In words that might have been ripped from today's combat dispatches, Steven Pressfield, the bestselling novelist of ancient warfare, returns with a riveting historical novel that re-creates Alexander the Great's invasion of the Afghan kingdoms in 330 B.C., a campaign that eerily foreshadows the tactics, terrors, and frustrations of contemporary conflicts in Iraq and Afghanistan. Narrated by Matthias, a young infantryman in Alexander's army, The Afghan Campaign explores the challenges, both military and moral, that ...
In words that might have been ripped from today's combat dispatches, Steven Pressfield, the bestselling novelist of ancient warfare, returns with a riveting historical novel that re-creates Alexander the Great's invasion of the Afghan kingdoms in 330 B.C., a campaign that eerily foreshadows the tactics, terrors, and frustrations of contemporary conflicts in Iraq and Afghanistan. Narrated by Matthias, a young infantryman in Alexander's army, The Afghan Campaign explores the challenges, both military and moral, that Alexander and his soldiers face as they embark on a new type of war and are forced to adapt to the methods of a ruthless foe that employs terror and insurgent tactics, conceals itself among the civilian populace, and recruits women and boys as combatants. Matthias joins Alexander's army after it has conquered the Persian empire and is advancing east into Afghanistan on its way to the riches of India. Part of a unit that includes recruits his own age as well as veterans, Matthias chronicles his rapid coming-of-age as a soldier as he enacts Alexander's scorch-and-burn strategies, experiences the joys and sorrows of a romance with an Afghan girl, and faces the barbarism of the Afghans, his fellow soldiers, and ultimately himself. As Matthias relates the brutal day-to-day encounters between the two sides, he exposes the human cost borne by a company of men whose code is humanist and secular when they seek to impose their will on a people of deep religiosity, insularity, unbending pride, and a passionate readiness to die for their cause. An edge-of-your-seat adventure that brings to life the confrontation between an invading Western army and fierce Eastern warriors determined at all costs to defend their homeland, The Afghan Campaign once again demonstrates Steven Pressfield's profound understanding of the hopes and desperation of men in battle and of the historical realities that continue to influence our world.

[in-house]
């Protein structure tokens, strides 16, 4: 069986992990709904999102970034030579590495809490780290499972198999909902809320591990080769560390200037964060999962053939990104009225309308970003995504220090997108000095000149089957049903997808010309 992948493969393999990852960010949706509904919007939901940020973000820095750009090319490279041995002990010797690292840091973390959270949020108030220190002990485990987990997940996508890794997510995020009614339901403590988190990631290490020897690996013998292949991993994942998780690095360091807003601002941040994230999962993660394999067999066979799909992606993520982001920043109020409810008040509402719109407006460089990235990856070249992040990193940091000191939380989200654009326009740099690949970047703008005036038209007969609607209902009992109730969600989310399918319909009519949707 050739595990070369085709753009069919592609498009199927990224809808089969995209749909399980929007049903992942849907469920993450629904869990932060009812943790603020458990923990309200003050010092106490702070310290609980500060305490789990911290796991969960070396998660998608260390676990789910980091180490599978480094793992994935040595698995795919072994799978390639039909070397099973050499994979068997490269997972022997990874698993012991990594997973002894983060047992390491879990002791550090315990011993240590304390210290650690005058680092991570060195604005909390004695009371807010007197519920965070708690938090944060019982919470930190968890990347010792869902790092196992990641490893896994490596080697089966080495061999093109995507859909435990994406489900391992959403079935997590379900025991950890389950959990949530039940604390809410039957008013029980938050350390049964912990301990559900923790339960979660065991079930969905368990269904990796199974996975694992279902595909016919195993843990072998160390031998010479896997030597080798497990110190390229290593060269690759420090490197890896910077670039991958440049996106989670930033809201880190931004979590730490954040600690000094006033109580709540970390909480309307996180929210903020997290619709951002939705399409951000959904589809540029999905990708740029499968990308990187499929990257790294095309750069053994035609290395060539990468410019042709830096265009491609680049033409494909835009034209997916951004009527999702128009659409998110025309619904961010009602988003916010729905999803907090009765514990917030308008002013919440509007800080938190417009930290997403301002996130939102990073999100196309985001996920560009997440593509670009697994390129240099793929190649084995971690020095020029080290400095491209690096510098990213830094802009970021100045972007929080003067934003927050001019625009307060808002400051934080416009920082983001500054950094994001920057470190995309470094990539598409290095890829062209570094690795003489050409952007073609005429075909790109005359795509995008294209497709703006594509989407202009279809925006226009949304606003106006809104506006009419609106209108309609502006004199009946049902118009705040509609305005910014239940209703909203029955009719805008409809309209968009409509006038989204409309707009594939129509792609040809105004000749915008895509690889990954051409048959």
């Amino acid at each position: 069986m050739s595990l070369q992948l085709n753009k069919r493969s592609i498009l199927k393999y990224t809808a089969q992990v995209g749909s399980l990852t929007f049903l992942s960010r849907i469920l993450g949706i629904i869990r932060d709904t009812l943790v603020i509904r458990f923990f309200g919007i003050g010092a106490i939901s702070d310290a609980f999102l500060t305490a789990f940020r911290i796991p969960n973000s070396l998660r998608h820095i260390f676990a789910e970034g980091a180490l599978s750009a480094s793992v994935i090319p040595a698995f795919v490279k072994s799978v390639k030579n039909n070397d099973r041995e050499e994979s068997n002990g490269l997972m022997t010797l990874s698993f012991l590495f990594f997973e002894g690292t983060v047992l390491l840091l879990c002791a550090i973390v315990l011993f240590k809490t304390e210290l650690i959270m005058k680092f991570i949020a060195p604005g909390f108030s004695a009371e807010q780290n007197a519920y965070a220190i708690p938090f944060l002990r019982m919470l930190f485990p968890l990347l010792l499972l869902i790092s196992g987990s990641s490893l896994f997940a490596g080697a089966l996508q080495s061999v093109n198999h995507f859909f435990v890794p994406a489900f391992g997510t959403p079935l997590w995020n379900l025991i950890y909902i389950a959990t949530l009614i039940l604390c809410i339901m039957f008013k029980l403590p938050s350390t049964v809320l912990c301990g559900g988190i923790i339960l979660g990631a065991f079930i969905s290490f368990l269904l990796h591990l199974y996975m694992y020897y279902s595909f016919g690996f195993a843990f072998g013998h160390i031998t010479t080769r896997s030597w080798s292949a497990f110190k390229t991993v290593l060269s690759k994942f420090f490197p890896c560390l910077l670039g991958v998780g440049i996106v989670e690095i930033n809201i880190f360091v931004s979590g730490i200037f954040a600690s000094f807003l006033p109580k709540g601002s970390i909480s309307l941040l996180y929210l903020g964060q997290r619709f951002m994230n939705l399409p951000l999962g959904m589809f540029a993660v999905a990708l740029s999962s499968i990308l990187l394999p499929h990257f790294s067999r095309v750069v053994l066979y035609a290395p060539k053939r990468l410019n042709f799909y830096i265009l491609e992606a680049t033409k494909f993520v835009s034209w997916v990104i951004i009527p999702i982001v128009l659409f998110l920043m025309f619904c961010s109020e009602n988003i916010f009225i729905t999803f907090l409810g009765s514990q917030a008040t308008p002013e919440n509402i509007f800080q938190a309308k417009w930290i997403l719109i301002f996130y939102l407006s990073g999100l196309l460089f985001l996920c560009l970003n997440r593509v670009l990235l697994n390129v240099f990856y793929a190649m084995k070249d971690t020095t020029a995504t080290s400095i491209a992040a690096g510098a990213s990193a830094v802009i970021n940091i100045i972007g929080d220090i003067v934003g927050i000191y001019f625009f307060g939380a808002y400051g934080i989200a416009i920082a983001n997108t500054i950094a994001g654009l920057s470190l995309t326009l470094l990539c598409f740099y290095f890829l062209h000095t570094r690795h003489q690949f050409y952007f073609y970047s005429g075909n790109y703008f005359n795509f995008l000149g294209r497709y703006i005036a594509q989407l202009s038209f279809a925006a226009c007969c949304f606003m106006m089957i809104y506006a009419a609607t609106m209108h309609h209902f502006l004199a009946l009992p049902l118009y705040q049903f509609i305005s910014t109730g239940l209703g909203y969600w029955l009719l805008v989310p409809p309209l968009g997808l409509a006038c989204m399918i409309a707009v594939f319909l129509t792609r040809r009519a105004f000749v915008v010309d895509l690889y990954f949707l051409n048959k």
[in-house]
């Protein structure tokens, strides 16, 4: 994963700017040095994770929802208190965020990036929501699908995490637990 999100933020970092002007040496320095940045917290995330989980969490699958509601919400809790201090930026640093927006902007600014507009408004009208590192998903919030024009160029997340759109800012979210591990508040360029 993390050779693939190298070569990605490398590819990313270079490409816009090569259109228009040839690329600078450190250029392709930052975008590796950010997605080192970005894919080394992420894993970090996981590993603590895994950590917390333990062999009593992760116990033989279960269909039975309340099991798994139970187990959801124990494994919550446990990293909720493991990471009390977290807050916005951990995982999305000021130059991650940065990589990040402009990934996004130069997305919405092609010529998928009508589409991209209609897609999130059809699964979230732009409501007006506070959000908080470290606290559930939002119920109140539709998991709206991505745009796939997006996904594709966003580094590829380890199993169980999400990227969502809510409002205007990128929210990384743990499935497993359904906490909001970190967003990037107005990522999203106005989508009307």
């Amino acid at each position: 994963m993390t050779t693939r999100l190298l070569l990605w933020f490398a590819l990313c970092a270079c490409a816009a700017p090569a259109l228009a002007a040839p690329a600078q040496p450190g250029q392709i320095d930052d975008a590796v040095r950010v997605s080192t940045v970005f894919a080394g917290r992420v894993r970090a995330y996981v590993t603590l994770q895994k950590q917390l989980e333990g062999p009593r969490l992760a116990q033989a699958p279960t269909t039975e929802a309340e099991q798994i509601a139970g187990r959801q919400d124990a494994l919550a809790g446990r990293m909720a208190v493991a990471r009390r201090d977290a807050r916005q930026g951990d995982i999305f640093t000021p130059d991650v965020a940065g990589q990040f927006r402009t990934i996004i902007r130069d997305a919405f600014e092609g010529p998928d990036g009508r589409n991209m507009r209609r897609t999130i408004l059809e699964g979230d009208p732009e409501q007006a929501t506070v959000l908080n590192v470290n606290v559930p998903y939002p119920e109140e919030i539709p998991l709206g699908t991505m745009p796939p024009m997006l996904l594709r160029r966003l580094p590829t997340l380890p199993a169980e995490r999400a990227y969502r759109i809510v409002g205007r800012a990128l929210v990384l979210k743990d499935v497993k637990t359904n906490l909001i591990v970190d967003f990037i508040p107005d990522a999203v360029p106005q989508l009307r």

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This was a very interesting perspective of Alexander the Greats Afgan campaign. It is a great book and I would highly recommend it
Jun 21, 2007
pretty good, but not a classic
As a comparison to the modern military campaign in Asia, the book provides an ominous cautionary tale. It's a decent story and introduces some interesting topics - what happens to men away and family at home during a long campaign, changing loyalties and views of leadership as the original Corps changes, a woman's place in the world, distorted sense of honor, etc. But as a gripping story it doesn't come through. Characters are okay, plot is fine, some segments make you feel the dust of the trail, but overall, it's just not as powerful a story as Pressfield is capable of. Admittedly, this is a very high standard - I think Gates of Fire is one of the best books I've ever read - and I realize it would be very hard for The Afghan Campaign to live up to that high standard, but I think it falls shorter than it should. Afghan Campaign is worth reading, but maybe not re-reading.
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